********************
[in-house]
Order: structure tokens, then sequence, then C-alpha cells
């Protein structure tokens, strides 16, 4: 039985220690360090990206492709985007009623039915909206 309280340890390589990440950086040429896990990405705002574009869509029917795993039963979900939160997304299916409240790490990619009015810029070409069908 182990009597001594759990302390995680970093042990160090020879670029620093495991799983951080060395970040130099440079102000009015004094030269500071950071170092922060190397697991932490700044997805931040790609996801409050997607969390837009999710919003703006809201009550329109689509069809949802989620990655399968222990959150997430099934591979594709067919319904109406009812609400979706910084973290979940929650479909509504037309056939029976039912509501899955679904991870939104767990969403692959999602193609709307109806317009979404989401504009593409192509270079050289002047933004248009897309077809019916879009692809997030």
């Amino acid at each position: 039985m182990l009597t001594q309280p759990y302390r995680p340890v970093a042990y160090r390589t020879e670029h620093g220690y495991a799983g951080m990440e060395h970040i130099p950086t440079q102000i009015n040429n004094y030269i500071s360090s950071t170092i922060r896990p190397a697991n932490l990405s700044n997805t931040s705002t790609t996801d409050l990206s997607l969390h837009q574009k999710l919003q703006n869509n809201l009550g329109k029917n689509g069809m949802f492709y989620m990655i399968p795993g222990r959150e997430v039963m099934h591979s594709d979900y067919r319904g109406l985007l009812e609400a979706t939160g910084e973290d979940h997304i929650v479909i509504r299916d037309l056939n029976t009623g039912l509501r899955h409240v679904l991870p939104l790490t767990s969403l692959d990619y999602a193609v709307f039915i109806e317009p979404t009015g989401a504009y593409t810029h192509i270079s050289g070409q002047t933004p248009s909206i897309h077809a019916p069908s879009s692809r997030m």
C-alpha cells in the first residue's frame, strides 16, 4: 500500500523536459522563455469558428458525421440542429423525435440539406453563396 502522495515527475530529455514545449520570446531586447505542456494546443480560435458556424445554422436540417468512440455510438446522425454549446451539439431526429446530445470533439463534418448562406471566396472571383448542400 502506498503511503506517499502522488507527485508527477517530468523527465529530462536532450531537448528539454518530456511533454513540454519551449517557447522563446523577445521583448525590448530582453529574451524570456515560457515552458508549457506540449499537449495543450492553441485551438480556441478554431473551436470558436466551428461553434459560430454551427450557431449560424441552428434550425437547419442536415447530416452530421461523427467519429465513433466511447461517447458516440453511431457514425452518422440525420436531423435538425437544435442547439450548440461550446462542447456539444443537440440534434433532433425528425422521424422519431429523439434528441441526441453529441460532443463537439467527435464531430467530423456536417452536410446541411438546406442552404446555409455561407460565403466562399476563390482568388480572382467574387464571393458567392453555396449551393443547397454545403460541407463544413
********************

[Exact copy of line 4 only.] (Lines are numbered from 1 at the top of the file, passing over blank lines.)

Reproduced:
């Amino acid at each position: 039985m182990l009597t001594q309280p759990y302390r995680p340890v970093a042990y160090r390589t020879e670029h620093g220690y495991a799983g951080m990440e060395h970040i130099p950086t440079q102000i009015n040429n004094y030269i500071s360090s950071t170092i922060r896990p190397a697991n932490l990405s700044n997805t931040s705002t790609t996801d409050l990206s997607l969390h837009q574009k999710l919003q703006n869509n809201l009550g329109k029917n689509g069809m949802f492709y989620m990655i399968p795993g222990r959150e997430v039963m099934h591979s594709d979900y067919r319904g109406l985007l009812e609400a979706t939160g910084e973290d979940h997304i929650v479909i509504r299916d037309l056939n029976t009623g039912l509501r899955h409240v679904l991870p939104l790490t767990s969403l692959d990619y999602a193609v709307f039915i109806e317009p979404t009015g989401a504009y593409t810029h192509i270079s050289g070409q002047t933004p248009s909206i897309h077809a019916p069908s879009s692809r997030m």